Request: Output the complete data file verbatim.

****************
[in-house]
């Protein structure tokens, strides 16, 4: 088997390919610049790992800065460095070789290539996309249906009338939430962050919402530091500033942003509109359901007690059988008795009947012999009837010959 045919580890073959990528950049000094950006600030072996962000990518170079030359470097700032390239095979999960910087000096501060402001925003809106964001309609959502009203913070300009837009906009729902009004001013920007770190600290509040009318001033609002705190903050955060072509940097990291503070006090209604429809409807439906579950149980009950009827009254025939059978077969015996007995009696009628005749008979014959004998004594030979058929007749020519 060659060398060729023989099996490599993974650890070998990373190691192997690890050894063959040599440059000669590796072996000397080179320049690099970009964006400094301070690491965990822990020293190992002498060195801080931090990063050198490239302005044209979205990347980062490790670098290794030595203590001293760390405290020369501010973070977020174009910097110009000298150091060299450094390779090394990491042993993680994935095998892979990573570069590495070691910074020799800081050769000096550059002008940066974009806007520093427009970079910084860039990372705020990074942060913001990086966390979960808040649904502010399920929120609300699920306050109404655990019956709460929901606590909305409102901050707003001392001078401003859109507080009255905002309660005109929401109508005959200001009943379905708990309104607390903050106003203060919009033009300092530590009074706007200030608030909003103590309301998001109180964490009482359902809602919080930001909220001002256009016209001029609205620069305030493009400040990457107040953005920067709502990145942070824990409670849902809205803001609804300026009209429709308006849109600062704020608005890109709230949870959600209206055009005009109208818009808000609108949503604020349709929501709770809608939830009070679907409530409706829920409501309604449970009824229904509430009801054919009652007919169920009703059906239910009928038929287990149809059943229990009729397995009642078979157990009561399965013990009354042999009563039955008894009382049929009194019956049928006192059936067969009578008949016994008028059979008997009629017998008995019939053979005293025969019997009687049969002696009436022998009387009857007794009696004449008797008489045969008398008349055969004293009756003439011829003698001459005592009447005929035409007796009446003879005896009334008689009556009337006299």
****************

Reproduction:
[in-house]
């Protein structure tokens, strides 16, 4: 088997390919610049790992800065460095070789290539996309249906009338939430962050919402530091500033942003509109359901007690059988008795009947012999009837010959 045919580890073959990528950049000094950006600030072996962000990518170079030359470097700032390239095979999960910087000096501060402001925003809106964001309609959502009203913070300009837009906009729902009004001013920007770190600290509040009318001033609002705190903050955060072509940097990291503070006090209604429809409807439906579950149980009950009827009254025939059978077969015996007995009696009628005749008979014959004998004594030979058929007749020519 060659060398060729023989099996490599993974650890070998990373190691192997690890050894063959040599440059000669590796072996000397080179320049690099970009964006400094301070690491965990822990020293190992002498060195801080931090990063050198490239302005044209979205990347980062490790670098290794030595203590001293760390405290020369501010973070977020174009910097110009000298150091060299450094390779090394990491042993993680994935095998892979990573570069590495070691910074020799800081050769000096550059002008940066974009806007520093427009970079910084860039990372705020990074942060913001990086966390979960808040649904502010399920929120609300699920306050109404655990019956709460929901606590909305409102901050707003001392001078401003859109507080009255905002309660005109929401109508005959200001009943379905708990309104607390903050106003203060919009033009300092530590009074706007200030608030909003103590309301998001109180964490009482359902809602919080930001909220001002256009016209001029609205620069305030493009400040990457107040953005920067709502990145942070824990409670849902809205803001609804300026009209429709308006849109600062704020608005890109709230949870959600209206055009005009109208818009808000609108949503604020349709929501709770809608939830009070679907409530409706829920409501309604449970009824229904509430009801054919009652007919169920009703059906239910009928038929287990149809059943229990009729397995009642078979157990009561399965013990009354042999009563039955008894009382049929009194019956049928006192059936067969009578008949016994008028059979008997009629017998008995019939053979005293025969019997009687049969002696009436022998009387009857007794009696004449008797008489045969008398008349055969004293009756003439011829003698001459005592009447005929035409007796009446003879005896009334008689009556009337006299």